# Atomic Excitation transition energy

by Sekonda
Tags: atomic, energy, excitation, transition
 P: 209 Hey, Here's the question Now I wanted to check if my thought process was correct and thus my formulation. Some sodium atom is initially excited, emits EM wave with stated λ and then de-excites to the ground state. However, this is Sodium so I think we approximate the energy levels using the equation: $$E=-Z^{2}\frac{13.61eV}{(n-\delta_{i})^{2}}$$ Such that we have $$E_{initial}-E_{ground}=E_{wave}$$ which is $$E_{initial}=\frac{hc}{\lambda}-Z^{2}\frac{13.61}{(3-1.35)^{2}}$$ For Z=11 and since we write the ground state of sodium as 1s{2}2s{2}2p{6}3s{1} I used n=3 and δi=δs. I got the initial state energy as -600eV though have no idea if I've done this correct.
 Mentor P: 11,580 I think you should not mix so many different calculation parts here: - Which energy difference does the transition have (in eV)? - How do the energy levels for s,p,d with n=3 look like? Do you see the calculated difference between two levels here? With the quantum defects reducing the effective n, I think you should work with the shielded charge for each shell instead of the full charge of the nucleus. The photon has an energy of a few eV, I would not expect any energy level of -600 eV involved.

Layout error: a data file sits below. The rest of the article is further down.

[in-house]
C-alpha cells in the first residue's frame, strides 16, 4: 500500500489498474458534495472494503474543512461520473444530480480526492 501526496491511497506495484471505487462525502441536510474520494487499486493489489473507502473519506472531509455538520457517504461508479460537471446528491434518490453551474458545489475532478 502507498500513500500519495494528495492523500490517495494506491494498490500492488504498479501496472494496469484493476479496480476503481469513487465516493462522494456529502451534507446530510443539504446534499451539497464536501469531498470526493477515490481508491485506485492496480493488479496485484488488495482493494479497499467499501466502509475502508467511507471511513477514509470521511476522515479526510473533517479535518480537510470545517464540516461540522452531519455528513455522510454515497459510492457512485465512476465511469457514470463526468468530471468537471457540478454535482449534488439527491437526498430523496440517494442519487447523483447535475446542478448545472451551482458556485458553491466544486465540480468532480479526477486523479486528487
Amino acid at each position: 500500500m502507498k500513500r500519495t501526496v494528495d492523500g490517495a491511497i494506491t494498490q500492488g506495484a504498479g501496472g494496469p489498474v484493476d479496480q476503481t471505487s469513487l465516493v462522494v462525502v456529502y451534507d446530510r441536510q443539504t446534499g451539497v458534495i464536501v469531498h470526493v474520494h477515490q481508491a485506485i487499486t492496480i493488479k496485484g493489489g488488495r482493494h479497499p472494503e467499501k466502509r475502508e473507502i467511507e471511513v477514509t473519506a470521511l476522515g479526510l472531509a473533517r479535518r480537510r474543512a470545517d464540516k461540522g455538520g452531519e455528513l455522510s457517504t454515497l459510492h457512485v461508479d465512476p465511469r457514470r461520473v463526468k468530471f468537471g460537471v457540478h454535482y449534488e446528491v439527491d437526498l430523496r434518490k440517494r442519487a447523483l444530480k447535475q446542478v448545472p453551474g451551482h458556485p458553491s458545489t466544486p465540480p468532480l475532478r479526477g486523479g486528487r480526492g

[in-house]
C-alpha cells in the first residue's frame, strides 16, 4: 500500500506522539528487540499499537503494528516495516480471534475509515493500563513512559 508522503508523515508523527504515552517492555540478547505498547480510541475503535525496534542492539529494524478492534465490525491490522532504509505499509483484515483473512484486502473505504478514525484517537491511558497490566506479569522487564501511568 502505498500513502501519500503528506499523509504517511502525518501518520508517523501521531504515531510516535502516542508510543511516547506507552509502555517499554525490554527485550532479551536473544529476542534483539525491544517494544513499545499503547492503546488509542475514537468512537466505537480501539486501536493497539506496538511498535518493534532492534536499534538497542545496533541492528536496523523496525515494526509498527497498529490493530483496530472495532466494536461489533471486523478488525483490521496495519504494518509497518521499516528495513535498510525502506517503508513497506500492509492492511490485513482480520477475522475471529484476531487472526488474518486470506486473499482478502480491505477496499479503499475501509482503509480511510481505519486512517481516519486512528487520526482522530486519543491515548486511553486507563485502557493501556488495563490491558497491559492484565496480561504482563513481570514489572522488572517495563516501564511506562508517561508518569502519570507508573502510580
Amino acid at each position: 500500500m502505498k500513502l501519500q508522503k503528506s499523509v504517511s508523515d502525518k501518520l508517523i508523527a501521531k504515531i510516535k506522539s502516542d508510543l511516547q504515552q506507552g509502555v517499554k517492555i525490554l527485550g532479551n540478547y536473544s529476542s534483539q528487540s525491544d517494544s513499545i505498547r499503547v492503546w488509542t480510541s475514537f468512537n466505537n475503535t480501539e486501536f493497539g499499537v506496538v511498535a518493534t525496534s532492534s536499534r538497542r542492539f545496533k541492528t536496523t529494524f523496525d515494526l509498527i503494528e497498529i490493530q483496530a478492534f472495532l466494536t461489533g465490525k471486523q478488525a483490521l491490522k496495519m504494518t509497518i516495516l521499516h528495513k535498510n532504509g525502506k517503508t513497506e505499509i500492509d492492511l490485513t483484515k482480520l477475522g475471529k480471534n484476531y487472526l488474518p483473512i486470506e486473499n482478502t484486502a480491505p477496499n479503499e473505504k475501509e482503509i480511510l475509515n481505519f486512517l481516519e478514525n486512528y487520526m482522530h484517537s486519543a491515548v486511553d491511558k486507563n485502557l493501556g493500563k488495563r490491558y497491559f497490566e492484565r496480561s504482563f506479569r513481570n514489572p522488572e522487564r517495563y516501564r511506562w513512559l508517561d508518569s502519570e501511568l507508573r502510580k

P: 209 The difference in energy between the excited (initial) and ground (final) state I believe is just the energy associated with the emission which is about 4.8eV using hc/λ Though I'm unsure how to determine the ground state of Sodium, I have the formula: $$E=-\frac{13.61}{(n-\delta_{i})^{2}}$$ Which is true for Hydrogen, for an atom of proton number Z I think we just multiply this value by Z^2 (provided we neglect electron-electron interactions). Though I'm unsure how to use the above equation to attain the ground state of Sodium with Z=11.
Mentor
P: 11,580
Atomic Excitation transition energy

 (provided we neglect electron-electron interactions)
Well, you cannot neglect them for sodium.
As first approximation, you can consider all electrons in "lower" shells and neglect electrons in the same shell. For sodium, this gives 11 protons and 10 electrons to consider, so the remaining charge is 1.